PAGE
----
A Quick Note
A quick note: When I first reviewed Day of the Animals I gave it a well deserved four out of ten. Outside of the score and some grammar cleanup, I present the original review below.
So what changed my mind? Well, part of it honestly was seeing a better version of the film. The new HD transfer available on Blu-ray and streaming through Amazon cleans up the picture and sound. It also makes the endless shots of the sun (to show the ozone disappearing naturally) much less headache-inducing.
The other thing that changed my mind was watching the RiffTrax version of the film. I didn’t appreciate how unintentionally funny the movie was on my initial viewing. Leslie Nielson’s character, in particular, is a hoot throughout. I have watched the movie again without the RiffTrax commentary and found it much more enjoyable.
Based on the fact that just writing those above three paragraphs makes me want to watch Day of the Animals for the fifth time merits the movie getting an eight out of ten from me. As for the actual quality of the movie? A four was generous.
Leslie put the rug down and come over here.
Day of the Animals (1977): 8 out of 10: Filmed in glare-o-vision (either to emulate a world without ozone or to give me a headache) Day of the Animals ask what if all the animals went crazy and worked together to kill B-Movie actors? Hmm
Unlike most nature gone wild movies that focus on one deadly animal (snakes, spiders, small dogs wearing the cutest rat outfits.) Day of the Animals, like its predecessor Frogs, throws every living creature at the cast. (Though in Day of the Animals defense unlike Frogs it at least sticks to animals, no one gets killed by the Spanish moss.)
It doesn’t work. It really doesn’t work. The animal attacks are laughable. Rats and snakes on fishing lines are thrown at actors. A shirtless Leslie Nielson gets attacked by a bear rug in a scene right out of that killer carpet movie The Creeping Terror. Then there are the attacking dogs. All of whom are downright lovable complete with wagging tails. (I’ve seen Benji look fiercer than those German shepherds who looked every bit like they were chasing a miniature chuck wagon.)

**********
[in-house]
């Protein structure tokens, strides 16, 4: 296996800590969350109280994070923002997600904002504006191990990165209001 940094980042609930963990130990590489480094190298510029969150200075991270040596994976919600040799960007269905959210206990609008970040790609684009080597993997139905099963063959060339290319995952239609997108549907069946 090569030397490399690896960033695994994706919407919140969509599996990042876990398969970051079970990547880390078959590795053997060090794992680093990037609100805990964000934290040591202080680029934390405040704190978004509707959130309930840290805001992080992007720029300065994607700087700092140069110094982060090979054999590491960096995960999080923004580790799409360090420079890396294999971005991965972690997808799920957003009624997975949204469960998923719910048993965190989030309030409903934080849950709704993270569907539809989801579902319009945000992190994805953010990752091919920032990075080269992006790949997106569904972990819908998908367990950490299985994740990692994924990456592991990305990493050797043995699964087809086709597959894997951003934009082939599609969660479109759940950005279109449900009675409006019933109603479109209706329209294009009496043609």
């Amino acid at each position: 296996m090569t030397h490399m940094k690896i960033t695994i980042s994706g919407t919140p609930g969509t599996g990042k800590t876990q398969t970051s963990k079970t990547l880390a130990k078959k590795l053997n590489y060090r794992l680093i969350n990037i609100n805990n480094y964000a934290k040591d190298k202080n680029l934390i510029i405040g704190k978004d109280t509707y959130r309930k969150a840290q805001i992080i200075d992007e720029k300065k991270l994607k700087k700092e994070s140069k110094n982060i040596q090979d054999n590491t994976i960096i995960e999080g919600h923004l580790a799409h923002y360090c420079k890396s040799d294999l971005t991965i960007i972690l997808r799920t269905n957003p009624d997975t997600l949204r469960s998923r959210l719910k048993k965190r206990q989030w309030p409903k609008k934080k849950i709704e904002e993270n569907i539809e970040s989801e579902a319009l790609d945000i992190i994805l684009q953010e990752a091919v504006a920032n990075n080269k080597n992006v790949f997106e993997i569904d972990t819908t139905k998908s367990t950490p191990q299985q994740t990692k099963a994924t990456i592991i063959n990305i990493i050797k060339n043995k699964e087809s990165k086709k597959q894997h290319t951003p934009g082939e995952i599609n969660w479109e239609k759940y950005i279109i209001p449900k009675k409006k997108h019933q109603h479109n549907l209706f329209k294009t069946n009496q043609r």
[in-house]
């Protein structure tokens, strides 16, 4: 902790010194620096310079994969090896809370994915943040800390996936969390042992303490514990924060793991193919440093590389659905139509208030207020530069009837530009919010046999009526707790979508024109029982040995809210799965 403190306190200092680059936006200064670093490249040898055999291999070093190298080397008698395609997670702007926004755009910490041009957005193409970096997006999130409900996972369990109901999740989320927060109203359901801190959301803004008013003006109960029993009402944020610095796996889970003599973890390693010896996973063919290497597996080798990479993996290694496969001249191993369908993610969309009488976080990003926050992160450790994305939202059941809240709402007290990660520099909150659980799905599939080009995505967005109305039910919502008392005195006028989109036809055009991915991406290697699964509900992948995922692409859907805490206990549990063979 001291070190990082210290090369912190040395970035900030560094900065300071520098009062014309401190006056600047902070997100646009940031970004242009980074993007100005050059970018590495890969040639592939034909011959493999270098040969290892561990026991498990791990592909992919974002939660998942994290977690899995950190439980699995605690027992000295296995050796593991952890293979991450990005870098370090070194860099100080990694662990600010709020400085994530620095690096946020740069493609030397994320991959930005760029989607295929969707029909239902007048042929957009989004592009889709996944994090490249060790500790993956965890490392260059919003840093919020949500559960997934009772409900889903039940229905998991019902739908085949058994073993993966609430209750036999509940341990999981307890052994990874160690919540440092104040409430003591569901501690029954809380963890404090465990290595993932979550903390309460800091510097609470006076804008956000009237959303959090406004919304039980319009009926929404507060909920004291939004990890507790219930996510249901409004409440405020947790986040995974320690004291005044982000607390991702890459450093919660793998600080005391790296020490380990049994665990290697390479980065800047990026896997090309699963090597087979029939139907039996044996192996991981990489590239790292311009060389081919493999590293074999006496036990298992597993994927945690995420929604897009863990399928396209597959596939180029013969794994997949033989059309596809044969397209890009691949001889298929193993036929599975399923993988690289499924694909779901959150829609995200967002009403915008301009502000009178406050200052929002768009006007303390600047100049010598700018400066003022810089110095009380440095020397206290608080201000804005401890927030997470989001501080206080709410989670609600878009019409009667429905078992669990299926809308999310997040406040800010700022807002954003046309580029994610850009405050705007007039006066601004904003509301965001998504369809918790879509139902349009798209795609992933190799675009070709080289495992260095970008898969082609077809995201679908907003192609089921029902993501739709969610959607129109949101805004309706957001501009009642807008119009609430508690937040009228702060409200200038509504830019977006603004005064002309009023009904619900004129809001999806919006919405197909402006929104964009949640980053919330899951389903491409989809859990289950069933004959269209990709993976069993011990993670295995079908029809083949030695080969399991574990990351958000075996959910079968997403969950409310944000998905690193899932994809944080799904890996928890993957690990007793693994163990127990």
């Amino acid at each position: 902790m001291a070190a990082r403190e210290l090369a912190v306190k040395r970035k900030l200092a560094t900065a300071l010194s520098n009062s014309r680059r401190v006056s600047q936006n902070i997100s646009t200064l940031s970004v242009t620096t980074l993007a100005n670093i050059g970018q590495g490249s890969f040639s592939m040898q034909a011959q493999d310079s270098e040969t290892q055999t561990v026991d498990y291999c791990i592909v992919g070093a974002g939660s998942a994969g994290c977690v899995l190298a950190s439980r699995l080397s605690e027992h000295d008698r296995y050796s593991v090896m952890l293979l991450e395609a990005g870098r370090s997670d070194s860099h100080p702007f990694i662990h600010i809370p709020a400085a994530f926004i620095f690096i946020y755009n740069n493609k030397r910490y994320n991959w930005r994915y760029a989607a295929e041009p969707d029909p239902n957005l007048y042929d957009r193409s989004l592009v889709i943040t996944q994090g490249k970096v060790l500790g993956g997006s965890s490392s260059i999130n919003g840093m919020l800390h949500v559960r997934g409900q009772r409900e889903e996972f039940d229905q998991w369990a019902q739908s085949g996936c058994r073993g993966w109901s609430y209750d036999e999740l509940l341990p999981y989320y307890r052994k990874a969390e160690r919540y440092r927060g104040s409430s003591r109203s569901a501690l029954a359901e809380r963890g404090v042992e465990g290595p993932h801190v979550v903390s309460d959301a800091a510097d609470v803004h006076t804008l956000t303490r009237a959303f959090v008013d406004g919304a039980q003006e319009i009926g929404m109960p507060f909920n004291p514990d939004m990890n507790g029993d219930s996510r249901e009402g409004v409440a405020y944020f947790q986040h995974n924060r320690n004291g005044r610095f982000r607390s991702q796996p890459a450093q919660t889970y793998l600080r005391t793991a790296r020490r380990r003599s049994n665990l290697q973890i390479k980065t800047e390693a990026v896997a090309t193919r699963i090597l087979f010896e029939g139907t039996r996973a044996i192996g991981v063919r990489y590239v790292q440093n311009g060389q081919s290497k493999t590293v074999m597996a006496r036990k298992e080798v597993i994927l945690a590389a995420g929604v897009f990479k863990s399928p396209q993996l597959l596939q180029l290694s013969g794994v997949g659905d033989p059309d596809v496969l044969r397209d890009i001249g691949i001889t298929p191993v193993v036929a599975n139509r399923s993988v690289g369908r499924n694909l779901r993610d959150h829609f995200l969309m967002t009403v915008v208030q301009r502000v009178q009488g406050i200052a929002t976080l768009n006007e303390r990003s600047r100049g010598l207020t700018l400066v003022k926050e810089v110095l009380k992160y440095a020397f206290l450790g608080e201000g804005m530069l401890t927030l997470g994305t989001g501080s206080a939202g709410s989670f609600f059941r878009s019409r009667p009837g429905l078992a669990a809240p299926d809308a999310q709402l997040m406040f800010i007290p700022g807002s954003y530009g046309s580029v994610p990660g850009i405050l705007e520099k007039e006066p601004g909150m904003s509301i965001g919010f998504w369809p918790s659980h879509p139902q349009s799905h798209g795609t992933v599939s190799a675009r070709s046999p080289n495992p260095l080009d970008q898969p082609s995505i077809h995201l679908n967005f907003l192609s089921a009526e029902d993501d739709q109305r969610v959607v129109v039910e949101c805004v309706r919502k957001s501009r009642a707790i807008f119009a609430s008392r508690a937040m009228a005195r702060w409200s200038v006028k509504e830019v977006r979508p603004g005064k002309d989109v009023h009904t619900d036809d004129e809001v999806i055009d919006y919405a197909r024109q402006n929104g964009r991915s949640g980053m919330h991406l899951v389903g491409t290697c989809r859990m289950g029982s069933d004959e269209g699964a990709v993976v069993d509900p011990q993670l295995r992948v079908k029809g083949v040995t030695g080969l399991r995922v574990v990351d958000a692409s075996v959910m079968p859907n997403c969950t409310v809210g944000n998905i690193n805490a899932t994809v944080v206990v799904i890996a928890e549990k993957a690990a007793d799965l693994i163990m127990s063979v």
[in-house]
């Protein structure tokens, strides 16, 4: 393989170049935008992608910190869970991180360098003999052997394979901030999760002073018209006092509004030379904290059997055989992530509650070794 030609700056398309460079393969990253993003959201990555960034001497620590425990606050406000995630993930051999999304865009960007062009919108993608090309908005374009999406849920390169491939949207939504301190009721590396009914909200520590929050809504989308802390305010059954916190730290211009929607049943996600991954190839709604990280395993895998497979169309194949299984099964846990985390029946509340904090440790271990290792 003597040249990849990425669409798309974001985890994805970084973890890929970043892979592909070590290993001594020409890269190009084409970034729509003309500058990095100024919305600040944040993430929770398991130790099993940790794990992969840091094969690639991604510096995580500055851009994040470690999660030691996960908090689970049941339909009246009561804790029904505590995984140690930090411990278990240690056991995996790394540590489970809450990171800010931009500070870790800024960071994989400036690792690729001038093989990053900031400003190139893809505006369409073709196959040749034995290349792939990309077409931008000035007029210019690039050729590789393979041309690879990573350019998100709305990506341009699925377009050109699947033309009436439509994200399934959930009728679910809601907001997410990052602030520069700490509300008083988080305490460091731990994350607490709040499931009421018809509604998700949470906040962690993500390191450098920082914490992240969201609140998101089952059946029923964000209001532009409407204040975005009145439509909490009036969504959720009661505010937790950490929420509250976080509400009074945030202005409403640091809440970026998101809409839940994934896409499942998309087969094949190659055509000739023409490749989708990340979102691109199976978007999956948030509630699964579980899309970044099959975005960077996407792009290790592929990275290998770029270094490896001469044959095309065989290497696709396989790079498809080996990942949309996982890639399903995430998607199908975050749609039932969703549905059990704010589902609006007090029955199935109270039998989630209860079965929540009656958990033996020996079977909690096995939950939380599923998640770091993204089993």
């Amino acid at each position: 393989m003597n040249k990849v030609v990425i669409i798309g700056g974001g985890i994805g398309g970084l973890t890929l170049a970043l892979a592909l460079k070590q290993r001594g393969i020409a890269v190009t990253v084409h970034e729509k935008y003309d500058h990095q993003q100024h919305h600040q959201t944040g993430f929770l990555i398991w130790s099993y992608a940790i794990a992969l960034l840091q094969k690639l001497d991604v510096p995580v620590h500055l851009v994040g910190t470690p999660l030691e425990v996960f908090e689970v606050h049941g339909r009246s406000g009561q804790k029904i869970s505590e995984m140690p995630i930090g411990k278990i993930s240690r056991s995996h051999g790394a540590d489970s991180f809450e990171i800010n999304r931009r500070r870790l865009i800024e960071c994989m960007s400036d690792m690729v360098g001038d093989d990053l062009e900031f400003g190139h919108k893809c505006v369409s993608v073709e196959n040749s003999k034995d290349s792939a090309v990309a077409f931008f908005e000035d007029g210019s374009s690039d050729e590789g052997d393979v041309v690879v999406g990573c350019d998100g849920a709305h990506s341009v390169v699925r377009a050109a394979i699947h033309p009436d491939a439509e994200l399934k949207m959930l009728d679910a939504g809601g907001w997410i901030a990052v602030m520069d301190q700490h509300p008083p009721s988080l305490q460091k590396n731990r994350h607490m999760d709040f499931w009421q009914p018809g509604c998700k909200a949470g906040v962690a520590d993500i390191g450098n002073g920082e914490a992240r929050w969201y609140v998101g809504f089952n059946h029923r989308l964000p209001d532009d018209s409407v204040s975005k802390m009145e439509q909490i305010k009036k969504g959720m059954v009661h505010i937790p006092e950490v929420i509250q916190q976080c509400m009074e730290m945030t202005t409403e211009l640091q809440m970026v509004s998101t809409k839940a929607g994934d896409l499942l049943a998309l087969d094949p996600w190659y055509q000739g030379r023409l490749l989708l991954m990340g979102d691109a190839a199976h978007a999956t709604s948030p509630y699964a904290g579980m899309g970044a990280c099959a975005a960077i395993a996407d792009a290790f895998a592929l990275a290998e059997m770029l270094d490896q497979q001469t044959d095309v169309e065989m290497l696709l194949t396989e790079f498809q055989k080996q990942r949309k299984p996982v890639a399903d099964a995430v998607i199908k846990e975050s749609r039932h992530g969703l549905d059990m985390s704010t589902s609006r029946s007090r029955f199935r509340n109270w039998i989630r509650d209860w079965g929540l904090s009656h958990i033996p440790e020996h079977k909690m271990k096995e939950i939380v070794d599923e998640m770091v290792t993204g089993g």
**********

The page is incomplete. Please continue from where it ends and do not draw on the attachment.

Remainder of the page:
As for the acting, well you get a shirtless Leslie Nielson hamming it up (years before he did Airplane and “went” into comedy) and Jon Cedar channeling a third rate William Shatner singing Barry Manilow (you won’t be able to get that Mandy tune out of your head.)
The film has plenty of cannon fodder (even that old comedic and anti-Semitic stand-by the overprotective Jewish mother played by Ruth Roman as if she was directed by Leni Riefenstahl). It even has The Poseidon Adventure scene when one pig-headed group splits off from the other.
Day of the Animals also has the worst DVD transfer ever. A third rate pan and scan picture and no chapters or even a title screen. And unlike its companion piece Grizzly, it needed a good transfer. After all, it’s filmed in glare-o-vision.
Rifftrax Version: 10 out of 10: Mike Nelson, Bill Corbett, and Kevin Murphy bring their A-game to a movie that provides plenty of opportunities.
Day of the Animals was certainly a movie where the boys could coast with all the ridiculousness on the screen (I am looking your way The Girl from Rio) instead they double down and do some fine work often pointing out ridiculousness that is not obvious to the casual viewer. My only disappointment was the lack of Barry Manilow during the lady thrown off the cliff by eagles scene. (No-one will be seated during the lady thrown off the cliff by eagle scene). Jon Cedar just stands there crying out Mandy. You can’t leave that sitting on the table guys.